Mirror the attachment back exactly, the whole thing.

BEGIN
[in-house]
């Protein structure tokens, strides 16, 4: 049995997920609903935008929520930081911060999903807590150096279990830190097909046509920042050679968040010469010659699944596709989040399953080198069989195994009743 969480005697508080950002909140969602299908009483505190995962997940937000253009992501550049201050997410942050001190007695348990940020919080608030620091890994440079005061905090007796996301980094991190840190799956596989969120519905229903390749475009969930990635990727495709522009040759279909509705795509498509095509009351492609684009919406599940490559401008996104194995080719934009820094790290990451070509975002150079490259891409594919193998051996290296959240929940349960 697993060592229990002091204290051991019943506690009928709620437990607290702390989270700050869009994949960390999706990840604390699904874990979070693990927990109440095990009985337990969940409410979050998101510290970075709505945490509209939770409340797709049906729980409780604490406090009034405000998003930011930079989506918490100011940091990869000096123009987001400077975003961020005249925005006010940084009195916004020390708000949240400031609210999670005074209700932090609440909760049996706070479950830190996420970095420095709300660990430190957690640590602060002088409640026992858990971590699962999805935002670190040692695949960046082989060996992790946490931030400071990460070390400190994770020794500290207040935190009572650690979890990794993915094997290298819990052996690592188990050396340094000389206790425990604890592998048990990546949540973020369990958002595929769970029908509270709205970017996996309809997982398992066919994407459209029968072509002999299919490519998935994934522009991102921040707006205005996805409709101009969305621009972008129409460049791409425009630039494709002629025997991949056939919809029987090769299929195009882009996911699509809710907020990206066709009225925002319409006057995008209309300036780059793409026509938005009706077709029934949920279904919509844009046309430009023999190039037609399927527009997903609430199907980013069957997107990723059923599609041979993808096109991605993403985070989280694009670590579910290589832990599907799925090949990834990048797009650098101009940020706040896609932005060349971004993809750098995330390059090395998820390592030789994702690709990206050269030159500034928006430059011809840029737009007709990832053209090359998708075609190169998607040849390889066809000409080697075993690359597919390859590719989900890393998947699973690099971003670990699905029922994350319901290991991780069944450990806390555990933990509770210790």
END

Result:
[in-house]
């Protein structure tokens, strides 16, 4: 049995997920609903935008929520930081911060999903807590150096279990830190097909046509920042050679968040010469010659699944596709989040399953080198069989195994009743 969480005697508080950002909140969602299908009483505190995962997940937000253009992501550049201050997410942050001190007695348990940020919080608030620091890994440079005061905090007796996301980094991190840190799956596989969120519905229903390749475009969930990635990727495709522009040759279909509705795509498509095509009351492609684009919406599940490559401008996104194995080719934009820094790290990451070509975002150079490259891409594919193998051996290296959240929940349960 697993060592229990002091204290051991019943506690009928709620437990607290702390989270700050869009994949960390999706990840604390699904874990979070693990927990109440095990009985337990969940409410979050998101510290970075709505945490509209939770409340797709049906729980409780604490406090009034405000998003930011930079989506918490100011940091990869000096123009987001400077975003961020005249925005006010940084009195916004020390708000949240400031609210999670005074209700932090609440909760049996706070479950830190996420970095420095709300660990430190957690640590602060002088409640026992858990971590699962999805935002670190040692695949960046082989060996992790946490931030400071990460070390400190994770020794500290207040935190009572650690979890990794993915094997290298819990052996690592188990050396340094000389206790425990604890592998048990990546949540973020369990958002595929769970029908509270709205970017996996309809997982398992066919994407459209029968072509002999299919490519998935994934522009991102921040707006205005996805409709101009969305621009972008129409460049791409425009630039494709002629025997991949056939919809029987090769299929195009882009996911699509809710907020990206066709009225925002319409006057995008209309300036780059793409026509938005009706077709029934949920279904919509844009046309430009023999190039037609399927527009997903609430199907980013069957997107990723059923599609041979993808096109991605993403985070989280694009670590579910290589832990599907799925090949990834990048797009650098101009940020706040896609932005060349971004993809750098995330390059090395998820390592030789994702690709990206050269030159500034928006430059011809840029737009007709990832053209090359998708075609190169998607040849390889066809000409080697075993690359597919390859590719989900890393998947699973690099971003670990699905029922994350319901290991991780069944450990806390555990933990509770210790």